The other Apple product that will be on display Tuesday
In addition to whatever devices and software Apple shows off on Tuesday, there will be another product making its debut: Apple Park. The company's futuristic corporate campus in Cupertino, Calif., is sure to get lots of attention, if not quite as much as the new iPhone.
Although Steven Levy offered a detailed overview for Wired a couple months back, this will be the first chance most others will have to check out Apple's fancy new digs. And, of course, Axios will be there to share our thoughts as well.
Technologies that shined during the hurricanes
The recent hurricanes have shined a spotlight on the resiliency of various technologies in the face of a storm. Here are two big examples:
- Walkie-talkie app Zello had 6 million new downloads in a week as it drew widespread use during Hurricane Harvey, BuzzFeed reported. The Houston Chronicle had a compelling first-person tale of how the app was used.
- Tesla was able to remotely add extra battery capacity to some of its cars aiming to flee the hurricanes in Florida, according to Electrek. That's because some less expensive models of its electric cars have their battery capacity capped below the technical ability of the car. It does raise the question, though, of the kind of power Tesla and other carmakers will have in the future to add and take away features at will.
On a separate note, the Verge pointed out one big hurricane-related problem that tech has yet to solve: Our beaches are literally running out of sand.
Amazon may get a multi-billion-dollar tax break
Amazon stands to reap billions of dollars in tax breaks and other incentives in what is shaping up as a feverish, sweepstakes-style contest among North American cities to host its second headquarters and get up to 50,000 new jobs, experts say. Judging by other recent such competitions, the bids could reach $10 billion or even higher.
Our thought bubble:
- In the likelihood that the bidding does reach such rich sums, the contest could rapidly reduce the number of cities and states that could afford to compete.
- A high price tag could hurt Amazon itself if it undercuts a locality's ability to fund good public schools, hospitals, and infrastructure, which are the building blocks of both a successful business environment and the high quality of life that attracts and keeps solid employees.
- The announcement comes as Big Tech — Amazon along with Apple, Facebook, Google, and Microsoft — are already under increasing scrutiny for how they exercise their outsized market power.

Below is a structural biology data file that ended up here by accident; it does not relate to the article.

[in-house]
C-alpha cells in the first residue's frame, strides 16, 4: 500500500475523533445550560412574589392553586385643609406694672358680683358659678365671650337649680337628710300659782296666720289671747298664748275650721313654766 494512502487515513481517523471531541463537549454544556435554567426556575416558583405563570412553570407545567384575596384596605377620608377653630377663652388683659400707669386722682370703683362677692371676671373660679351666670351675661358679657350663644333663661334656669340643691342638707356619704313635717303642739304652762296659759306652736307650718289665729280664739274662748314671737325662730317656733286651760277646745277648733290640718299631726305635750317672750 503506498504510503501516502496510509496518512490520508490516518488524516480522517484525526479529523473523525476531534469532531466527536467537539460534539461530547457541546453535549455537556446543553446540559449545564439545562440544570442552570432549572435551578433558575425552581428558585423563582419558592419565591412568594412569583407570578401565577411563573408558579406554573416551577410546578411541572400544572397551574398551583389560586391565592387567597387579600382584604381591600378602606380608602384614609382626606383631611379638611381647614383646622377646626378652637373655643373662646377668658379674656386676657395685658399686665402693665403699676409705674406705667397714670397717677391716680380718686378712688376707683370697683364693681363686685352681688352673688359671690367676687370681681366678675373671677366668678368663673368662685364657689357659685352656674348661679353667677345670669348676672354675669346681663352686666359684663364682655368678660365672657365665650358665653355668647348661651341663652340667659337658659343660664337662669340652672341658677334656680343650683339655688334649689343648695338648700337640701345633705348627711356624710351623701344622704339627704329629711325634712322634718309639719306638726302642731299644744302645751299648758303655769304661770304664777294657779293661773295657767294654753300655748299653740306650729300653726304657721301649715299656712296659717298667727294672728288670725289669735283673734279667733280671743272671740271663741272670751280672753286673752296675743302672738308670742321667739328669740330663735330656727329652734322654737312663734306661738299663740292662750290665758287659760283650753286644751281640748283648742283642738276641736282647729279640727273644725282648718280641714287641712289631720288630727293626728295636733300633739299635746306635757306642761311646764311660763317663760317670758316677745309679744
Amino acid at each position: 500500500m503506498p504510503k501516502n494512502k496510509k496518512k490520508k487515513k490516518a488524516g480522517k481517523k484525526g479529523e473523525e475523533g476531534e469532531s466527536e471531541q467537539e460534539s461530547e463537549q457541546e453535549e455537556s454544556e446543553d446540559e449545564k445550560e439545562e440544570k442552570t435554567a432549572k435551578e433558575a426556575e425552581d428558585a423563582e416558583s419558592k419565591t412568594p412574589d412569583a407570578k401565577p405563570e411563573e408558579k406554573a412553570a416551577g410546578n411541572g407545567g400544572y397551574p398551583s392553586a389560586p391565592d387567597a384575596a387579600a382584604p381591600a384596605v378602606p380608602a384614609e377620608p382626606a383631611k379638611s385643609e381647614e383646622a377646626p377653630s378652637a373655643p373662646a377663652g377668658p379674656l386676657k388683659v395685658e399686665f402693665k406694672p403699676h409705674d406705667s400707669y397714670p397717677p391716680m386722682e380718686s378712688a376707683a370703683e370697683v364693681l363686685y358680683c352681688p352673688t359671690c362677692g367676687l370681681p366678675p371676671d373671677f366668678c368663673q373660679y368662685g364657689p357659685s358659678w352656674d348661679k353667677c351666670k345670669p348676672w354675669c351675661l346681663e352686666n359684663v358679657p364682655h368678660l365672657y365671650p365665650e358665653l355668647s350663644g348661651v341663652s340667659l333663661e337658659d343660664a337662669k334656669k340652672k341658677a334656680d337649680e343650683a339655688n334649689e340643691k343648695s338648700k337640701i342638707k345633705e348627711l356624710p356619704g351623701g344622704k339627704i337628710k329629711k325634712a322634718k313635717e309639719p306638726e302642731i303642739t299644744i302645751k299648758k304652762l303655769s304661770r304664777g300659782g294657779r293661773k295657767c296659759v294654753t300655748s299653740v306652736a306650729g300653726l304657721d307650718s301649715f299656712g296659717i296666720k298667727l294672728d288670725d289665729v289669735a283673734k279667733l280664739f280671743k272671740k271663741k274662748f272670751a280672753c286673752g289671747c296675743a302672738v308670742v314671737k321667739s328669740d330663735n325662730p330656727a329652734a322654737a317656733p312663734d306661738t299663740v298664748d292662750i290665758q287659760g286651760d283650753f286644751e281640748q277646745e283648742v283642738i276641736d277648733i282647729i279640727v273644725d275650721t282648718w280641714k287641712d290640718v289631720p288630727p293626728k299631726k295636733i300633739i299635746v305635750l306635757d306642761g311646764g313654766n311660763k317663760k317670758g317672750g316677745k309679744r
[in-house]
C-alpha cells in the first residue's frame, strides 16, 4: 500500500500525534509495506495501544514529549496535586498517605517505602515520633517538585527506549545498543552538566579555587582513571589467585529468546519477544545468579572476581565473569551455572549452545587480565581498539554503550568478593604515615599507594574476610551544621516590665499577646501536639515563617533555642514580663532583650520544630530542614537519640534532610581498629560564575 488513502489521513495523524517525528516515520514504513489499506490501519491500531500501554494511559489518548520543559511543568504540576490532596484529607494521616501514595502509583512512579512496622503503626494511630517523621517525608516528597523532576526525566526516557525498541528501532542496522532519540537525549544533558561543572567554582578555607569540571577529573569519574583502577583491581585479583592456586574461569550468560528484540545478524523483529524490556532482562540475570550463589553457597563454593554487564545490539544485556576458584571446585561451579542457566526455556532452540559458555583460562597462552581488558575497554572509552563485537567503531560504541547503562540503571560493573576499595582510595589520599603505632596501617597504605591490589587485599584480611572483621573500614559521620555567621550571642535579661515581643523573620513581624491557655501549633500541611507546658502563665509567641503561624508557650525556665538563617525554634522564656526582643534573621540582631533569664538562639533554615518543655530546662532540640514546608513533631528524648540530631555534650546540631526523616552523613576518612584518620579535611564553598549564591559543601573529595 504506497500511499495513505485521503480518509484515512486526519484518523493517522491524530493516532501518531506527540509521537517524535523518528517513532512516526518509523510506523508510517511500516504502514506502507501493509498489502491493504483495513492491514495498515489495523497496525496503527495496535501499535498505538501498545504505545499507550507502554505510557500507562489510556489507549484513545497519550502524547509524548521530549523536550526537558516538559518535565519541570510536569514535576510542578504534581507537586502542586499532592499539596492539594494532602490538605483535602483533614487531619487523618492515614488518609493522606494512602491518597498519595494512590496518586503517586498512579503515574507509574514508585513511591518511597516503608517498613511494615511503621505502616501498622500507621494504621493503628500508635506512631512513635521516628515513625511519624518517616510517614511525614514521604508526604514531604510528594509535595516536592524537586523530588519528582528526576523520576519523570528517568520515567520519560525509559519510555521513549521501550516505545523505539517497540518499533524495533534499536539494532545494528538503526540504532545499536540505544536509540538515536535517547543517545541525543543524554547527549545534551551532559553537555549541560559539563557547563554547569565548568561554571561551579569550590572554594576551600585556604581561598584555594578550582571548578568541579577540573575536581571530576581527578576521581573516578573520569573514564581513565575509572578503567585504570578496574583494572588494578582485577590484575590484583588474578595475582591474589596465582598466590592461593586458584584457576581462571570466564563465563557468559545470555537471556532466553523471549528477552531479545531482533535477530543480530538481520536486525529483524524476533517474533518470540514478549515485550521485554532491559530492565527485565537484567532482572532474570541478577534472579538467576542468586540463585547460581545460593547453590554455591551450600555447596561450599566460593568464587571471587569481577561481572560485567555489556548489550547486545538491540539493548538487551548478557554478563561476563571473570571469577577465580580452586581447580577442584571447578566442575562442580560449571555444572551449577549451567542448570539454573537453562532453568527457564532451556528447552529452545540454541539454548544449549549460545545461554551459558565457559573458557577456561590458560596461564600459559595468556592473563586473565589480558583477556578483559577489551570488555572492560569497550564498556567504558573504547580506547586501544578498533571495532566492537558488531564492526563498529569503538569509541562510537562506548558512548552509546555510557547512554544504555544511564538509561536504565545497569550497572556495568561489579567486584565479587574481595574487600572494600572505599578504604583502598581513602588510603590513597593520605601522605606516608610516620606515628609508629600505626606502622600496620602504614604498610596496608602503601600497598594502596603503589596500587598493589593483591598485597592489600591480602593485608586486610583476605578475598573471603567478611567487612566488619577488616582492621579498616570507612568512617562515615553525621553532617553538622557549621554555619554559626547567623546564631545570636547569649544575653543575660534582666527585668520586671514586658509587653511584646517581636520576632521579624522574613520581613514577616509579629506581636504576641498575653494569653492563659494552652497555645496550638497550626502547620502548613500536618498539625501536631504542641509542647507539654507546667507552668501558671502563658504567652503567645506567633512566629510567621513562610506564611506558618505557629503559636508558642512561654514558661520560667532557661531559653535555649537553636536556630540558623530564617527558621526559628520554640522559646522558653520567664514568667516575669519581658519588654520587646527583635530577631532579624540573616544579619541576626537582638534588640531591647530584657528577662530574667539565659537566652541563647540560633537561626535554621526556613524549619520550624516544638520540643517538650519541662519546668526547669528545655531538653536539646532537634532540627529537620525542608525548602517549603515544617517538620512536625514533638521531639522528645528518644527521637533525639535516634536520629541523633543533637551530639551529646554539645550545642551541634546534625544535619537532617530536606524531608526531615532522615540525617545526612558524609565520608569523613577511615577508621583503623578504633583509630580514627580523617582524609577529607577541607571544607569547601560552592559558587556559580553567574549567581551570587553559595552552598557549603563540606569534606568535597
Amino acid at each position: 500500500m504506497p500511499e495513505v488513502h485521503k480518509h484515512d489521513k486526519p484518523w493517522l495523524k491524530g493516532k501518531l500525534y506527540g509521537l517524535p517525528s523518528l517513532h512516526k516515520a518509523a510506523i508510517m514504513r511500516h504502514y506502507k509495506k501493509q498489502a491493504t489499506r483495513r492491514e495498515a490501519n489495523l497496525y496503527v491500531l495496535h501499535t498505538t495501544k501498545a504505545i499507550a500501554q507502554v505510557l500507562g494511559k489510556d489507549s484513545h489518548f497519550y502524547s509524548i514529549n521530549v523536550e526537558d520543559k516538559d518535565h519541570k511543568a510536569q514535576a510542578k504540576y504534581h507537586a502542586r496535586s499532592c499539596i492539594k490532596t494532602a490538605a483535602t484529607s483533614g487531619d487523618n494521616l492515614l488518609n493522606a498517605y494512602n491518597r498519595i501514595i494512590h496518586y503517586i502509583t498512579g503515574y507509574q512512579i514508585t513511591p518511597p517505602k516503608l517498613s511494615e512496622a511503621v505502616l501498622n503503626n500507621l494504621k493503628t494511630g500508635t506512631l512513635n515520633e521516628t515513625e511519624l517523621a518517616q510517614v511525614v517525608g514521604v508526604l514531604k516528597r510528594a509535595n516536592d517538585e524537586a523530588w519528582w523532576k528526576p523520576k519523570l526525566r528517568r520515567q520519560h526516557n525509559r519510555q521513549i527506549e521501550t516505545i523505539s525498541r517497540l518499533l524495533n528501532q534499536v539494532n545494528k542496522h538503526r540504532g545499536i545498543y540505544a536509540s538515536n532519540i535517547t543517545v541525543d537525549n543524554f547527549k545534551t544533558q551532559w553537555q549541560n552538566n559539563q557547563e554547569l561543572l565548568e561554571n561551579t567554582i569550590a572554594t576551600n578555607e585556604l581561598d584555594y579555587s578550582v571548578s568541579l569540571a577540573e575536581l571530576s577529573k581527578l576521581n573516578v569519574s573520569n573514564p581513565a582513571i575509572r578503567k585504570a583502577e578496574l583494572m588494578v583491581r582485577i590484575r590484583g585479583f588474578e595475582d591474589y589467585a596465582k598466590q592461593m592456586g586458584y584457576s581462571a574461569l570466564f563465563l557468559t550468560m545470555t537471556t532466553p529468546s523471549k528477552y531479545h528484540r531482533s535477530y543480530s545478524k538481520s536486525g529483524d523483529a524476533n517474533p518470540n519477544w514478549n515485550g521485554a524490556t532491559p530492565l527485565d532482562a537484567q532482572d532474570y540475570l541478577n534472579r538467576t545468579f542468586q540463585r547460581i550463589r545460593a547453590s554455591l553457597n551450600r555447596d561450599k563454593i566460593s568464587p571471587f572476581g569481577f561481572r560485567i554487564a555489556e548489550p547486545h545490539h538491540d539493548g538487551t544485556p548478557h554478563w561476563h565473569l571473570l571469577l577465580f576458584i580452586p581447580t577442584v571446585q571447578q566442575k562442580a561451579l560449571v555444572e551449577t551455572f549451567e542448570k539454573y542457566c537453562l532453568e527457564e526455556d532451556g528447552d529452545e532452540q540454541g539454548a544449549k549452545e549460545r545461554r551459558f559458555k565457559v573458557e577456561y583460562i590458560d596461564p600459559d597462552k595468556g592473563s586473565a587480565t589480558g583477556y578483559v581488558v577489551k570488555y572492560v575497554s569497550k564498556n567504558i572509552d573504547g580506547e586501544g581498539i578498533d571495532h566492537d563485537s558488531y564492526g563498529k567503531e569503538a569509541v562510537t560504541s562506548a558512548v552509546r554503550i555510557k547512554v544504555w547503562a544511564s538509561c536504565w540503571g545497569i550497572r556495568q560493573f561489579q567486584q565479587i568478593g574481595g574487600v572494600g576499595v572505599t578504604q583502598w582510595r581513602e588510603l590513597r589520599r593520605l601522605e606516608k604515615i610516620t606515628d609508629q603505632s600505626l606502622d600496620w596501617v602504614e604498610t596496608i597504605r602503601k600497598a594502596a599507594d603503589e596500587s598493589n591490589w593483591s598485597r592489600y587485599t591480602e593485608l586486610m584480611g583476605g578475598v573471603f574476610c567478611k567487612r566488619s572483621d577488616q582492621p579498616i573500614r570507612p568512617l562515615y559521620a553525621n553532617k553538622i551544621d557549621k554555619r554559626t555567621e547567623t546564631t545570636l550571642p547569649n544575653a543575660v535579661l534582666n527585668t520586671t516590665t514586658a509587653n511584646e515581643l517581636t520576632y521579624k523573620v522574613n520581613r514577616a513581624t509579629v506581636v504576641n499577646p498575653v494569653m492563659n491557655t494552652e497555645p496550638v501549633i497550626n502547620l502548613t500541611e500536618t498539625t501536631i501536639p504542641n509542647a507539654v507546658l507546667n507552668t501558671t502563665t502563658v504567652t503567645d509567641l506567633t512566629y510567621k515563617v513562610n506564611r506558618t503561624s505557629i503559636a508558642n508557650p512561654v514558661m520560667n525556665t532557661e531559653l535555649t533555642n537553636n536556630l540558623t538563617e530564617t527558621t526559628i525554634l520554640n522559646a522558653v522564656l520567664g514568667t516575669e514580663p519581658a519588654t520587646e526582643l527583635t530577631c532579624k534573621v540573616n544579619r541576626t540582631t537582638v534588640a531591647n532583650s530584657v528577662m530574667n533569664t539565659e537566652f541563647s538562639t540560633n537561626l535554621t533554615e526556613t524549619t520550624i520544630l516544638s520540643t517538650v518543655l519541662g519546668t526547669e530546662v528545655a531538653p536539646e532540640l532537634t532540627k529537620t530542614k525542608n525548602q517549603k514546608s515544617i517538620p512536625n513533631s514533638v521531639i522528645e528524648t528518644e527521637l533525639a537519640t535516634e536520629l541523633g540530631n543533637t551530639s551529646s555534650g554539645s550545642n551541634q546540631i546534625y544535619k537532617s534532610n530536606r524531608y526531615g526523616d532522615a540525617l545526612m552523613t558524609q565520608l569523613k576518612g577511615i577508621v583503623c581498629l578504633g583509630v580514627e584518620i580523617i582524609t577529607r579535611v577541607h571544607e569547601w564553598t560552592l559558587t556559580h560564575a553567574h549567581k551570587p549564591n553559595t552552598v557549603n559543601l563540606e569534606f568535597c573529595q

Yes, but: Amazon's Sept. 7 call for bids does explicitly encourage suitors to think in just such stark financial terms, specifically describing the type of incentives that might be offered ("land, site preparation, tax credits/exemptions, relocation grants, workforce grants, utility incentives/grants, permitting, and fee reduction"), and asking for specific dollar amounts that their bid is worth.
On tap: Mobile World Congress Americas — the conference formerly known as CTIA — takes place in San Francisco this week. Axios' Kim Hart has an interview with CTIA chief Meredith Attwell Baker here...Apple has that little wireless event of its own on Tuesday in Cupertino (see above).
Trading places: Uber head of compliance Joseph Spiegler left the company in recent weeks, according to Bloomberg.
ICYMI: Axios' Sara Fischer writes about the efforts of tech companies to take a role in fighting terrorism in a post 9/11 world...Gadgets360 has a look at how Indian brand Micromax has been losing ground to Chinese rivals...Best Buy has pulled Kaspersky's software from its shelves over concerns the antivirus firm has ties to the Russian government, per StarTribune...Business Insider writes that Music video site Vevo is set to rake in $200 million in upfront ad revenue this year...1) Twitter is experimenting with a feature that helps compose tweetstorms. 2) No you can't use it yet. 3) I don't know when you will be able to.